“The Safe and Accurate Food Labeling Act (HR 1599) was recently introduced,” said Walmsley, “it was introduced by Mr. Pompeii out of Kansas, a Republican, and Mr. Butterfield of North Carolina, a Democrat. It’s clearly a bipartisan issue, and we do not want this to be a partisan issue.”

He sees this as a good solution to the patchwork of state labeling law proposals that are currently out there.

“We’ve seen several ballot initiatives, some state legislative action, and we have Vermont with their state labeling law that’s currently held up in court,” said Walmsley. “A patchwork of laws doesn’t benefit anyone, it doesn’t benefit consumers, it doesn’t provide transparency, and will only increase costs and confusion.”

“I think our opponent will even agree it needs to be a federal solution,” said Walmsley. “Where we disagree is whether it needs to be voluntary or mandatory. We heavily support voluntary labels.”

He said the current regulatory system is in place to make sure unsafe products never reach the marketplace.

“When a new trait comes to market, it goes to USDA, the EPA, and the FDA first,” said Walmsley. “Currently, the FDA piece is voluntary, and the bill (HR 1599) would make that mandatory to try to alleviate consumer concerns. Every product that’s currently on the market has gone through the FDA process.”

“If there was a food safety issue, the FDA wouldn’t allow it to get to the marketplace,” said Walmsley, “and our members wouldn’t grow it.”

Agriculture needs to continue to speak out for modern practices and educate the non-farming public.

“We in agriculture have done a poor job of educating the average consumer,” said Walmsley, “we see the benefits of these products, but we’re slow to communicate those benefits to others. It’s important to be transparent with consumers.”













SE Minnesota planting intentions showing more beans

Southeast Minnesota is behind the rest of the state when it comes to planting progress. A recent run of colder-than-normal weather along with precipitation has kept planters parked in farmyards around the area.

When farmers do finally hit the fields in force, early reports say planting intentions mirror those of others around the country. With falling commodity prices for corn and input costs still high, more soybeans than last year may be going into the ground this spring.

“When you think of the discussion around the area, that is what’s people have said,” said Lisa Behnken, Crop Specialist with the University of Minnesota Extension office in Rochester. “They’re going to back off because corn is the more expensive crop to put in.”

Lisa Behnken of the University of Minnesota Extension Service in Rochester, Minnesota (Photo from Extension website

Lisa Behnken of the University of Minnesota Extension Service in Rochester, Minnesota (Photo from Extension website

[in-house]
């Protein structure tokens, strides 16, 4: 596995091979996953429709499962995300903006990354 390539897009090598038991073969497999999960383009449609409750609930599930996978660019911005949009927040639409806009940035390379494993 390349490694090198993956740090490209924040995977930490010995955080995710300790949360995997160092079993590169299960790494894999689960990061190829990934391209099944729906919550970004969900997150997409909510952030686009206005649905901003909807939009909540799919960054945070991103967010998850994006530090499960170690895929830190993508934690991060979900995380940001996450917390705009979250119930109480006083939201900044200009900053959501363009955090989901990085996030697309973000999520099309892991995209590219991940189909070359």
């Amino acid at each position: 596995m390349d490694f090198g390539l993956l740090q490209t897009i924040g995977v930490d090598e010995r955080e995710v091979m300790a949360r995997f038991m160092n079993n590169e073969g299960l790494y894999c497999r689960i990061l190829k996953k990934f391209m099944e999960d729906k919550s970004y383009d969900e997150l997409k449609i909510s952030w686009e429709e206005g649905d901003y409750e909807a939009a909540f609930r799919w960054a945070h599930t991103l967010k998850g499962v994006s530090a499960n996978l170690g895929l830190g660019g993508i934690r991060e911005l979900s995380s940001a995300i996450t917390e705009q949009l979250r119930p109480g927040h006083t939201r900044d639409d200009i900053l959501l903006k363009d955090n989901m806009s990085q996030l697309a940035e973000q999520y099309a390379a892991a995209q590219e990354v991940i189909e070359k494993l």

Lower commodity prices will have a direct effect on crop rotation plans too.

“With lower prices and higher inputs costs, typically you’ll see less corn on corn acres,” said Behnken, “because the incentive to keep growing corn has gone down and more soybean acres will come back in.”

Area residents may see more small grains’ growing in fields this year too.

“The other thing that’s been interesting around the region is more small grains are going in,” said Behnken. “That’s also one of the trade offs people make, and it includes growing oats, wheat, and such. You’ll see more of those acres going in this spring. This spring does lend itself to

SE Minnesota may see more wheat fields, along with other small grains due to getting them in early in the spring planting season. (Photo from

SE Minnesota may see more wheat fields, along with other small grains due to getting them in early in the spring planting season. (Photo from

that as they’re getting the grains in early, which is important in helping capitalize on those crops.”

Getting grains in very early may lead to temptation to double crop with short cycle beans, but Behnken said that might not be a good idea.

“It’s pretty tight,” said Behnken. “There are some shorter-season varieties that, if you have small grains in already, it is possible to come back with a short-season bean. However, if you find yourself planting beans by mid-July, your yield potential and ability to get a good crop really diminishes.”

Behnken added, “If you can’t get it in by July 10, you’re spending a lot of money and that’s maybe not a good idea.”

It may be different if you’re in the livestock business.

“If you’re in livestock and need forage,” said Behnken, “or if you grow forage for someone else, some of those crops could come off as haylage or a bailage, and that would move your window up a little big. Sometimes what happens is some of those acres get reseeded down to alfalfa forage crop, or you could turn around and put in a soybean crop.”

Cover crops are another good option for these acres.

“There is some interest in cover crops,” said Behnken. “The window could